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The New Look of Going Green

Kindred Black is the latest retailer giving a makeover to eco-friendly's crunchy rep.

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A model wearing a black shirt sitting by a window Photos: Kindred Black

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When Reformation came on the scene in 2009, sustainable fashion didn’t really have a face. Or at least it didn’t have a cool one. Up until then, the phrase “eco-friendly” had a crunchy connotation: patchouli, canvas totes, Tevas. None of the above was considered fashionable, and it definitely wasn’t considered sexy. Now, it’s almost uncommon to not see “eco-conscious” and “sustainability” listed as tenets of a new, hip brand.

Kindred Black, a two-year-old online retailer with a low-key but fashionable following, has the post-“Ref babe” look down. But the site sets itself apart from the pack with its investment in original product photography that feels fresh and sophisticated. Everything the retailer sells is shot on models with minimal makeup in an open, airy loft space with a flood of natural light. The effect is a bit more relatable than the glossy Reformation photos, while still reading as expensive.

A model in a cream turtleneck sitting by a radiator and a window

“When we were beginning to do market research, and were looking at a bunch of companies and websites that focus on eco and sustainability, we were noticing that it really comes in this specific package,” says Kindred Black co-founder Alice Wells of the typical granola aesthetic of being green. “It wasn’t where we wanted to shop at,” adds co-founder Jennifer Francis, “but we do want to shop at places that are focused on sustainability and environment.”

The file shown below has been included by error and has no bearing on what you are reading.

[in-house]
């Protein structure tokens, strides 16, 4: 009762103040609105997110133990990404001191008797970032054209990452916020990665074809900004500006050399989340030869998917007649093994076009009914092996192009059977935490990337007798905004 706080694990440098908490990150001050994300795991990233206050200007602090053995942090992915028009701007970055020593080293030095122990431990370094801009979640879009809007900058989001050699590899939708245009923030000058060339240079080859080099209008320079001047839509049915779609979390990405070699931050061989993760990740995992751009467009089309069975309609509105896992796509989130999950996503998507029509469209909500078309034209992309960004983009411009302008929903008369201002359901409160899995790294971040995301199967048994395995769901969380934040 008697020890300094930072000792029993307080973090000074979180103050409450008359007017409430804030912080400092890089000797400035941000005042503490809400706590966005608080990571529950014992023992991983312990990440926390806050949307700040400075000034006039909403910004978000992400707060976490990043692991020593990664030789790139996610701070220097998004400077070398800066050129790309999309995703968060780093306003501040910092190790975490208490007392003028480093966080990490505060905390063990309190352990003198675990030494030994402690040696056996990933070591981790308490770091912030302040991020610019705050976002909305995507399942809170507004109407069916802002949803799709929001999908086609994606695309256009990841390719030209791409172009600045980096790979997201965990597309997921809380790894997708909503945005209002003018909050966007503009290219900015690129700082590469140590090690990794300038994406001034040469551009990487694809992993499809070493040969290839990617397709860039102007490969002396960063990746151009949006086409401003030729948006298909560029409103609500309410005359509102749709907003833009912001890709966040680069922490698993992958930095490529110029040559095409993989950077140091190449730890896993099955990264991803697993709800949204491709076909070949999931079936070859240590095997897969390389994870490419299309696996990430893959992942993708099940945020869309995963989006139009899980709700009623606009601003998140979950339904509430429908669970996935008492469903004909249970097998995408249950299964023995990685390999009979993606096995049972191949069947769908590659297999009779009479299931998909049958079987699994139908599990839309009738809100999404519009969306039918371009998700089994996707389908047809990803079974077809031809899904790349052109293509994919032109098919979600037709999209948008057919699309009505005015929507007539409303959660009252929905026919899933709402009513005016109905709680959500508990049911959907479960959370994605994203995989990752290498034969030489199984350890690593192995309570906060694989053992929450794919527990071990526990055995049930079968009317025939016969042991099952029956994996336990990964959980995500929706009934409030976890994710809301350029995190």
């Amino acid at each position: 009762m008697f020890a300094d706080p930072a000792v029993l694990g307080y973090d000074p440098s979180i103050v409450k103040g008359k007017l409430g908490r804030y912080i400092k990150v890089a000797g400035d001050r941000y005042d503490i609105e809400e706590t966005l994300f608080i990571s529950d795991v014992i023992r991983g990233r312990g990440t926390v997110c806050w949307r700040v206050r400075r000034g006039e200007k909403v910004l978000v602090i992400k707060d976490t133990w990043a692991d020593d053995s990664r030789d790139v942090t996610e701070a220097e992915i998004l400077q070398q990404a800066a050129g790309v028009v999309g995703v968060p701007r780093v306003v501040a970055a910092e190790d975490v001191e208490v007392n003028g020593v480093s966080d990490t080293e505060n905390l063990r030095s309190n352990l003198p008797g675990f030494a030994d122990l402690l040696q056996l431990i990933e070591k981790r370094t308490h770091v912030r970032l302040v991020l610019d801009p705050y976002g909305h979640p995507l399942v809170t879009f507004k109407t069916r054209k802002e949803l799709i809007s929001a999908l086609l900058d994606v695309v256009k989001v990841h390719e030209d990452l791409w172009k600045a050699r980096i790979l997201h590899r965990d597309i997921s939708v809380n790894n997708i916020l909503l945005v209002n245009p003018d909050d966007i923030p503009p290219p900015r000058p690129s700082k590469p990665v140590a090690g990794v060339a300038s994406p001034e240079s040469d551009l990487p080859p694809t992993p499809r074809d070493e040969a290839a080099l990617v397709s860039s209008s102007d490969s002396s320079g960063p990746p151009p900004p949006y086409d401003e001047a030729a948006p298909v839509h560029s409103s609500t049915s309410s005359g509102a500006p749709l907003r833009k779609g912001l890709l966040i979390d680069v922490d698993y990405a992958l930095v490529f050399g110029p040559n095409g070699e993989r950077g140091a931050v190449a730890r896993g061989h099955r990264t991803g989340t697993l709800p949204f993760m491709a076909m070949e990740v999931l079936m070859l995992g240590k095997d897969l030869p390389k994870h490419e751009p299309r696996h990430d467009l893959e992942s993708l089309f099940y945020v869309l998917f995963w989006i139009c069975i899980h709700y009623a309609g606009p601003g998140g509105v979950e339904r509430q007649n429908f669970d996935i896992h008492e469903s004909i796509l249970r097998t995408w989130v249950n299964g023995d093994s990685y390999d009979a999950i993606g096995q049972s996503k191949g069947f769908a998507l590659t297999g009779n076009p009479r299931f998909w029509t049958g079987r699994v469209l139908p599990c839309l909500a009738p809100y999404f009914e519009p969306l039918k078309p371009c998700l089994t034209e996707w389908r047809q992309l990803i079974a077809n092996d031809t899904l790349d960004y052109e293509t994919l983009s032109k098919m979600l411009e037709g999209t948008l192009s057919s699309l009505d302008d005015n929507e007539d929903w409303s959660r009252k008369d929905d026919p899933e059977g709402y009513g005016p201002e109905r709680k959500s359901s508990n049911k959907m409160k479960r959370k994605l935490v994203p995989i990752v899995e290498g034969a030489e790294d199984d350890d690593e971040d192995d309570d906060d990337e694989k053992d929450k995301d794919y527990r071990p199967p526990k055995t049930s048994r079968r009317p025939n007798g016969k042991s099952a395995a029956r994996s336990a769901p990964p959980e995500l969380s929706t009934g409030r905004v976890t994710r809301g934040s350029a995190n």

So the pair devised their own, dreamy-feeling e-commerce site that offers environmentally friendly pieces, from vintage clothing and home goods to sustainably manufactured apparel and apothecary items, all present with an aesthetic they could get behind. The result involves a lot of buzzwords — they sell eco-responsible luxury lifestyle goods; everything is either craftsman-produced or manufactured locally; materials are sourced sustainably. There are naturally dyed silk dresses and hemp T-shirts.

While the pair tries to offer a range of price points — “You can find things on the site for $12 or $1,200,” points out Francis — a lot of the products do err on the side of costly, which is now the norm for a lot of eco-focused retailers (Goop is a prime example of that, and so is Reformation). Dresses from brands like Awaveawake and sweaters from Samuji are in the hundreds; there's a (beautiful) merino wool bodysuit by Colorant on the site right now for $285. (There are some things on offer for under $100, though, including those hemp Jungmaven tees, which are great, for $50, and apothecary items.)

A close up of a model in a cream sweater with a big necklace

A Détacher is a line that’s new to Kindred Black for fall, and is a good example of the service that the site aims to provide its shoppers. “We really love that collection,” says Wells, “because the line is just these basic fabrics that you can work into your wardrobe season after season, year after year. It’s all hand-knit, and staples that you can have forever.”

“We try to do a lot of luxury basics that we love and that can be incorporated in all different ways,” Francis adds. Luxury basics is a phrase in and of itself that’s a bit confusing — how can something basic be luxury? And vice-versa? — but that’s really what Kindred Black is: Clothes you can wear over and over that are made really well and are environmentally responsible. If that’s within your means — and if the mission is something you identify with — then this is where you want to shop.